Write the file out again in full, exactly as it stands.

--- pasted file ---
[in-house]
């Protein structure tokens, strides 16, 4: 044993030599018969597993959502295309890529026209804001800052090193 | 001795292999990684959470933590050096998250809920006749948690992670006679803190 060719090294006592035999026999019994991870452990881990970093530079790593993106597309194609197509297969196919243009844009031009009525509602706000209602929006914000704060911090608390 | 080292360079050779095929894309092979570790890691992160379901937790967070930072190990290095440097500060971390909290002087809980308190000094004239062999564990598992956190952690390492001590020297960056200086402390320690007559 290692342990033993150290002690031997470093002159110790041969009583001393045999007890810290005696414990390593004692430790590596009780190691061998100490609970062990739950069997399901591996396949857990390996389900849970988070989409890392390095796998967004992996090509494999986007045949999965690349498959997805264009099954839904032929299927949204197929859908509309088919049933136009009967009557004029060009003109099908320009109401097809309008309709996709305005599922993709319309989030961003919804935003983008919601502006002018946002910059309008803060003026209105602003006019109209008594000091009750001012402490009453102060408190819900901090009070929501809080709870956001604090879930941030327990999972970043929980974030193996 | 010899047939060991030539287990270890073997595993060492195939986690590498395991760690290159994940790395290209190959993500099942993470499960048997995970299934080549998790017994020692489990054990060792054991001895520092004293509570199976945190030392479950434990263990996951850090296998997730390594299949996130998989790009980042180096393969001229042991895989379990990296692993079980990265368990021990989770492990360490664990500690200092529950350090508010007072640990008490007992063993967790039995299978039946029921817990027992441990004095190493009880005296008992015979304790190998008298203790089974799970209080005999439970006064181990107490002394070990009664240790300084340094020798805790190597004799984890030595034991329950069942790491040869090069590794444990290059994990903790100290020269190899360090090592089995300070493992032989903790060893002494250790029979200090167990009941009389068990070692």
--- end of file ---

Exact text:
[in-house]
């Protein structure tokens, strides 16, 4: 044993030599018969597993959502295309890529026209804001800052090193 | 001795292999990684959470933590050096998250809920006749948690992670006679803190 060719090294006592035999026999019994991870452990881990970093530079790593993106597309194609197509297969196919243009844009031009009525509602706000209602929006914000704060911090608390 | 080292360079050779095929894309092979570790890691992160379901937790967070930072190990290095440097500060971390909290002087809980308190000094004239062999564990598992956190952690390492001590020297960056200086402390320690007559 290692342990033993150290002690031997470093002159110790041969009583001393045999007890810290005696414990390593004692430790590596009780190691061998100490609970062990739950069997399901591996396949857990390996389900849970988070989409890392390095796998967004992996090509494999986007045949999965690349498959997805264009099954839904032929299927949204197929859908509309088919049933136009009967009557004029060009003109099908320009109401097809309008309709996709305005599922993709319309989030961003919804935003983008919601502006002018946002910059309008803060003026209105602003006019109209008594000091009750001012402490009453102060408190819900901090009070929501809080709870956001604090879930941030327990999972970043929980974030193996 | 010899047939060991030539287990270890073997595993060492195939986690590498395991760690290159994940790395290209190959993500099942993470499960048997995970299934080549998790017994020692489990054990060792054991001895520092004293509570199976945190030392479950434990263990996951850090296998997730390594299949996130998989790009980042180096393969001229042991895989379990990296692993079980990265368990021990989770492990360490664990500690200092529950350090508010007072640990008490007992063993967790039995299978039946029921817990027992441990004095190493009880005296008992015979304790190998008298203790089974799970209080005999439970006064181990107490002394070990009664240790300084340094020798805790190597004799984890030595034991329950069942790491040869090069590794444990290059994990903790100290020269190899360090090592089995300070493992032989903790060893002494250790029979200090167990009941009389068990070692």